Re: [xsl] Standards checkers for XSLT

Subject: Re: [xsl] Standards checkers for XSLT
From: Colin Paul Adams <colin@xxxxxxxxxxxxxxxxxx>
Date: 24 Nov 2006 17:23:02 +0000
>>>>> "Dimitre" == Dimitre Novatchev <dnovatchev@xxxxxxxxx> writes:

I agreed with all of that except:

    Dimitre>   3. Consistent use of naming rules:

Yes, certainly, but not:

    Dimitre>        -- camelCase notation

This is a very bad convention.

In general, the naming convention should be consistent with both the
convention for the programming language as a whole (if there is one),
and with the natural language used for names and comments.

In the case of XSLT written in English, for instance, using hyphens
seems the most consistent style: 

  XSLT itself uses hyphens, e.g. generate-id (), xsl:strip-space

English actually uses spaces where XSLT uses hyphens, but as most
(all?) programming languages use spaces to separate tokens, and don't
allow multi-token names, either the hyphen, or (preferably) something
that resembles the effect of a space (such as an underscore) but is
easily distinguihed from it is best.

So for XSLT I recommend hyphens for multi-word identifiers.

In a language like Java, which uses camelCase in it's standard
libraries, you really have to go along with it, but it is a really bad

In a language like C++, which traditionally uses the underscore, you
should certainly not consider and other convention. Unfortunately
certain libraries (notably the entire win32 API) use the abysmall
CamelCase stuff, so your source can't be 100% consistent in this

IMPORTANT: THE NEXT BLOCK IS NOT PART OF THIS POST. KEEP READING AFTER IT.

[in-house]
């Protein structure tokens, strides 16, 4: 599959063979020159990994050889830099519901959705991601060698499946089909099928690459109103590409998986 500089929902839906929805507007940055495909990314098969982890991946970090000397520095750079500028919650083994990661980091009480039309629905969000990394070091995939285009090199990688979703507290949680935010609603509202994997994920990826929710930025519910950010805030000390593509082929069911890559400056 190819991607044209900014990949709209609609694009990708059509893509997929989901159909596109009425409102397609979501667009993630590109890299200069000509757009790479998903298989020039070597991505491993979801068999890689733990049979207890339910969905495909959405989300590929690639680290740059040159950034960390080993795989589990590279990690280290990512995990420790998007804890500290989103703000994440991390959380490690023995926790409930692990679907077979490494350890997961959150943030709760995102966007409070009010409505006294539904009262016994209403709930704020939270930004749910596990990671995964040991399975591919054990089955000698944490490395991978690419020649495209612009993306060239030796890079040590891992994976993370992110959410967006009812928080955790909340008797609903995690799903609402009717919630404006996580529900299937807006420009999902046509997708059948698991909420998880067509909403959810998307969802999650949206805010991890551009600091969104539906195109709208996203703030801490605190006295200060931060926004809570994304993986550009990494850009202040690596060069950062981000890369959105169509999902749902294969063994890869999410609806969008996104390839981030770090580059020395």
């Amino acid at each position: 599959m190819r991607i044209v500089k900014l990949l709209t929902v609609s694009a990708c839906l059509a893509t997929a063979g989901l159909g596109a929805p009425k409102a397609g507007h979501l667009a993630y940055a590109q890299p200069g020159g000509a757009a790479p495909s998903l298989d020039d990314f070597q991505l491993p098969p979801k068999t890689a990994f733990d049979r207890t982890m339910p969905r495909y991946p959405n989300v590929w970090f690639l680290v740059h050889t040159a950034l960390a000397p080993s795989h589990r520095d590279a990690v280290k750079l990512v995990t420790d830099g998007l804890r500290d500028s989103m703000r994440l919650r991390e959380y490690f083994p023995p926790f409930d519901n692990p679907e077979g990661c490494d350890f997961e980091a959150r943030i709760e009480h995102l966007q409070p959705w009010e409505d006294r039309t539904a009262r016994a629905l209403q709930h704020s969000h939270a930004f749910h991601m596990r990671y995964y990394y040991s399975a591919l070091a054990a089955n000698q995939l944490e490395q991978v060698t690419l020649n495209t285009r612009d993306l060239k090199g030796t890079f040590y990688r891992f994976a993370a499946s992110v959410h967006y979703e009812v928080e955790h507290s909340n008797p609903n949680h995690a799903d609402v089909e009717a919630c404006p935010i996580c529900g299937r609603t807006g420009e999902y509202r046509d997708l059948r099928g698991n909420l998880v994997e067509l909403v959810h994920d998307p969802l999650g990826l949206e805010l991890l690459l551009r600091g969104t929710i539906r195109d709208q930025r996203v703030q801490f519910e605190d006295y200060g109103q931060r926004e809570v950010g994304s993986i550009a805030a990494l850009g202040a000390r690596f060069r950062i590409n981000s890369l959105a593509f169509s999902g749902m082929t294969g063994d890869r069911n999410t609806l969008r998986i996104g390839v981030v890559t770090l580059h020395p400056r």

Use the underscore.

To see why camelCase is so bad compare:




(example comes from OOSC 2nd Edition p.880 *)

    Dimitre>       -- pParameter, vVariable, ... etc. Hungarian
    Dimitre> notation examples.

If such a convention is to be used (and I prefer it on the whole),
again use hyphens (I prefer underscores again, but consitency with the
XSLT/XPath style mandates hyohens):

a-argument-names (for xsl:function)

This avoids shadowing global names, which should never be done.
No should you shadow any local names. Such a practice is a bug
waiting to hapen.

Don't follow the Hungarian notation practice of including the type in
the name - declare your types - and keep the routines (templates and
functions) short enough to be readable without scrolling.

* Object Oriented Software Construction 2nd Edition. 
Copyright 1997 by Professor Bertrand Meyer. 
I recomend every programmer, no matter what language (s)he uses, to
read this book at least once.
Colin Adams
Preston Lancashire

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